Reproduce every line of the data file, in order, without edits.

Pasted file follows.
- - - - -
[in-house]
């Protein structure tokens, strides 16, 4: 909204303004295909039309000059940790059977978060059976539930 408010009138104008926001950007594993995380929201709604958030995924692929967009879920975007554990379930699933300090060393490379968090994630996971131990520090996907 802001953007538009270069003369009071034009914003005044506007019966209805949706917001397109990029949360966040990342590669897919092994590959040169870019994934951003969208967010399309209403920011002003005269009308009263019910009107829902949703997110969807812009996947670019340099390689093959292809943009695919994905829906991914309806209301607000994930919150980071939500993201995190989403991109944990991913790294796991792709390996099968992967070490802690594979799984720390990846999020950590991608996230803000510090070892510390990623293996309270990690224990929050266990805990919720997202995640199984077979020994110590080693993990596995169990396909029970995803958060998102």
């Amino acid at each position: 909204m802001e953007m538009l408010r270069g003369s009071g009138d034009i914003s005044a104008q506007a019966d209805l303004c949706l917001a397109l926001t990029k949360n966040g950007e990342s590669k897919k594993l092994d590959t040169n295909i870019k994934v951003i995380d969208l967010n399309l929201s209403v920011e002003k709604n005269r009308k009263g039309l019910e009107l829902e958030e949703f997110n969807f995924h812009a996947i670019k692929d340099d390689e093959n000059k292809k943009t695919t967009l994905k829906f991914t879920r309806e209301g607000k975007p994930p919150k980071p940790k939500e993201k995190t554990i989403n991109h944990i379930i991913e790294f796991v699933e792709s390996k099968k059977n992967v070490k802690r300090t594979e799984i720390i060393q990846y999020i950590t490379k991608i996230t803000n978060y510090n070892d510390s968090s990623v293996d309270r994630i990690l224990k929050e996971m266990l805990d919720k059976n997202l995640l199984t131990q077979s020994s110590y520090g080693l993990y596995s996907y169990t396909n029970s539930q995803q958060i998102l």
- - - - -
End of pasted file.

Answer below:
[in-house]
């Protein structure tokens, strides 16, 4: 909204303004295909039309000059940790059977978060059976539930 408010009138104008926001950007594993995380929201709604958030995924692929967009879920975007554990379930699933300090060393490379968090994630996971131990520090996907 802001953007538009270069003369009071034009914003005044506007019966209805949706917001397109990029949360966040990342590669897919092994590959040169870019994934951003969208967010399309209403920011002003005269009308009263019910009107829902949703997110969807812009996947670019340099390689093959292809943009695919994905829906991914309806209301607000994930919150980071939500993201995190989403991109944990991913790294796991792709390996099968992967070490802690594979799984720390990846999020950590991608996230803000510090070892510390990623293996309270990690224990929050266990805990919720997202995640199984077979020994110590080693993990596995169990396909029970995803958060998102």
């Amino acid at each position: 909204m802001e953007m538009l408010r270069g003369s009071g009138d034009i914003s005044a104008q506007a019966d209805l303004c949706l917001a397109l926001t990029k949360n966040g950007e990342s590669k897919k594993l092994d590959t040169n295909i870019k994934v951003i995380d969208l967010n399309l929201s209403v920011e002003k709604n005269r009308k009263g039309l019910e009107l829902e958030e949703f997110n969807f995924h812009a996947i670019k692929d340099d390689e093959n000059k292809k943009t695919t967009l994905k829906f991914t879920r309806e209301g607000k975007p994930p919150k980071p940790k939500e993201k995190t554990i989403n991109h944990i379930i991913e790294f796991v699933e792709s390996k099968k059977n992967v070490k802690r300090t594979e799984i720390i060393q990846y999020i950590t490379k991608i996230t803000n978060y510090n070892d510390s968090s990623v293996d309270r994630i990690l224990k929050e996971m266990l805990d919720k059976n997202l995640l199984t131990q077979s020994s110590y520090g080693l993990y596995s996907y169990t396909n029970s539930q995803q958060i998102l």